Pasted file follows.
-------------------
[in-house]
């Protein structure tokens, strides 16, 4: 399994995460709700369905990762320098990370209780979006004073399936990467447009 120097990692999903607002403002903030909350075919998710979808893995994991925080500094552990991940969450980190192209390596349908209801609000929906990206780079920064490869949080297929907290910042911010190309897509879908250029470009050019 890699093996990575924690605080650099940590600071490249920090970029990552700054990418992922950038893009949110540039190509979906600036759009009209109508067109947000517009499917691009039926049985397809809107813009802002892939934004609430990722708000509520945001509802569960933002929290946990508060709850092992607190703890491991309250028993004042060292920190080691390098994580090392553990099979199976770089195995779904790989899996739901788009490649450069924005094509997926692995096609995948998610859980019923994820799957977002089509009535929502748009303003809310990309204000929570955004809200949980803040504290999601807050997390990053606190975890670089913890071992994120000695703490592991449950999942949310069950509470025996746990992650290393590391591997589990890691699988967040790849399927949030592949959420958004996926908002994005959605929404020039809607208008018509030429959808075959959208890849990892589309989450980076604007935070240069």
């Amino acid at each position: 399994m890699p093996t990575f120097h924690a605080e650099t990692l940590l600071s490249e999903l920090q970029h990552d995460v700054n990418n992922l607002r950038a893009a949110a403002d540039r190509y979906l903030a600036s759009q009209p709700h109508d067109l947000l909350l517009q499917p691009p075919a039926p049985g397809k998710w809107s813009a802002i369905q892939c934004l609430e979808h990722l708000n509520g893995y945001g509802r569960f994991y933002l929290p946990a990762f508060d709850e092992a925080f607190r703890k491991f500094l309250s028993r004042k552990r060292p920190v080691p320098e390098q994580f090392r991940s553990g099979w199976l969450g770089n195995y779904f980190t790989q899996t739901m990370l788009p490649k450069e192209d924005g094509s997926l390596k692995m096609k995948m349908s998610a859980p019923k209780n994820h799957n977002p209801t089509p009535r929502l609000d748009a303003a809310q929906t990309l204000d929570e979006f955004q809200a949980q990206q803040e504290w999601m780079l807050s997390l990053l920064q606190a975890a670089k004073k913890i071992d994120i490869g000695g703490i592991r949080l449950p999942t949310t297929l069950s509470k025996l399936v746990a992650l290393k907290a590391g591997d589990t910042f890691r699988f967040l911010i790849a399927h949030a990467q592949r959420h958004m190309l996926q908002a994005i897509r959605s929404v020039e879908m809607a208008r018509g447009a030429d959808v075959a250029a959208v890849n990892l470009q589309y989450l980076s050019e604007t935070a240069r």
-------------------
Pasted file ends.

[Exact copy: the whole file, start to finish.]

[in-house]
């Protein structure tokens, strides 16, 4: 399994995460709700369905990762320098990370209780979006004073399936990467447009 120097990692999903607002403002903030909350075919998710979808893995994991925080500094552990991940969450980190192209390596349908209801609000929906990206780079920064490869949080297929907290910042911010190309897509879908250029470009050019 890699093996990575924690605080650099940590600071490249920090970029990552700054990418992922950038893009949110540039190509979906600036759009009209109508067109947000517009499917691009039926049985397809809107813009802002892939934004609430990722708000509520945001509802569960933002929290946990508060709850092992607190703890491991309250028993004042060292920190080691390098994580090392553990099979199976770089195995779904790989899996739901788009490649450069924005094509997926692995096609995948998610859980019923994820799957977002089509009535929502748009303003809310990309204000929570955004809200949980803040504290999601807050997390990053606190975890670089913890071992994120000695703490592991449950999942949310069950509470025996746990992650290393590391591997589990890691699988967040790849399927949030592949959420958004996926908002994005959605929404020039809607208008018509030429959808075959959208890849990892589309989450980076604007935070240069």
């Amino acid at each position: 399994m890699p093996t990575f120097h924690a605080e650099t990692l940590l600071s490249e999903l920090q970029h990552d995460v700054n990418n992922l607002r950038a893009a949110a403002d540039r190509y979906l903030a600036s759009q009209p709700h109508d067109l947000l909350l517009q499917p691009p075919a039926p049985g397809k998710w809107s813009a802002i369905q892939c934004l609430e979808h990722l708000n509520g893995y945001g509802r569960f994991y933002l929290p946990a990762f508060d709850e092992a925080f607190r703890k491991f500094l309250s028993r004042k552990r060292p920190v080691p320098e390098q994580f090392r991940s553990g099979w199976l969450g770089n195995y779904f980190t790989q899996t739901m990370l788009p490649k450069e192209d924005g094509s997926l390596k692995m096609k995948m349908s998610a859980p019923k209780n994820h799957n977002p209801t089509p009535r929502l609000d748009a303003a809310q929906t990309l204000d929570e979006f955004q809200a949980q990206q803040e504290w999601m780079l807050s997390l990053l920064q606190a975890a670089k004073k913890i071992d994120i490869g000695g703490i592991r949080l449950p999942t949310t297929l069950s509470k025996l399936v746990a992650l290393k907290a590391g591997d589990t910042f890691r699988f967040l911010i790849a399927h949030a990467q592949r959420h958004m190309l996926q908002a994005i897509r959605s929404v020039e879908m809607a208008r018509g447009a030429d959808v075959a250029a959208v890849n990892l470009q589309y989450l980076s050019e604007t935070a240069r």